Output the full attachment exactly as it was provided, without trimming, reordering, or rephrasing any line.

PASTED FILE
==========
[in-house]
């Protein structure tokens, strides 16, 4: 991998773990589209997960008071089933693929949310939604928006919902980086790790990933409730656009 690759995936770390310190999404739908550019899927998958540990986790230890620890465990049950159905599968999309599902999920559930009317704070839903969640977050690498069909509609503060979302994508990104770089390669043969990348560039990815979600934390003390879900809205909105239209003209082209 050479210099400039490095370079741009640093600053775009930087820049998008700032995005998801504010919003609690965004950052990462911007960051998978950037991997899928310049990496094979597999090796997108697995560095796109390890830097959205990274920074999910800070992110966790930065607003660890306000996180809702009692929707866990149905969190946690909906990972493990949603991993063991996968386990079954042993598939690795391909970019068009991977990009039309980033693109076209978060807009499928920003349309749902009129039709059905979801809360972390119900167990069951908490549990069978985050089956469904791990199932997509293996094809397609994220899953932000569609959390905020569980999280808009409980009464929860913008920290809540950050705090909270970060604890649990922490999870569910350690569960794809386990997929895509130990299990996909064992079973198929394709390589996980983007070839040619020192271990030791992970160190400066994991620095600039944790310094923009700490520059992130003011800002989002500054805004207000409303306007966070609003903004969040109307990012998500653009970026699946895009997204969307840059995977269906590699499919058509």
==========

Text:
[in-house]
């Protein structure tokens, strides 16, 4: 991998773990589209997960008071089933693929949310939604928006919902980086790790990933409730656009 690759995936770390310190999404739908550019899927998958540990986790230890620890465990049950159905599968999309599902999920559930009317704070839903969640977050690498069909509609503060979302994508990104770089390669043969990348560039990815979600934390003390879900809205909105239209003209082209 050479210099400039490095370079741009640093600053775009930087820049998008700032995005998801504010919003609690965004950052990462911007960051998978950037991997899928310049990496094979597999090796997108697995560095796109390890830097959205990274920074999910800070992110966790930065607003660890306000996180809702009692929707866990149905969190946690909906990972493990949603991993063991996968386990079954042993598939690795391909970019068009991977990009039309980033693109076209978060807009499928920003349309749902009129039709059905979801809360972390119900167990069951908490549990069978985050089956469904791990199932997509293996094809397609994220899953932000569609959390905020569980999280808009409980009464929860913008920290809540950050705090909270970060604890649990922490999870569910350690569960794809386990997929895509130990299990996909064992079973198929394709390589996980983007070839040619020192271990030791992970160190400066994991620095600039944790310094923009700490520059992130003011800002989002500054805004207000409303306007966070609003903004969040109307990012998500653009970026699946895009997204969307840059995977269906590699499919058509």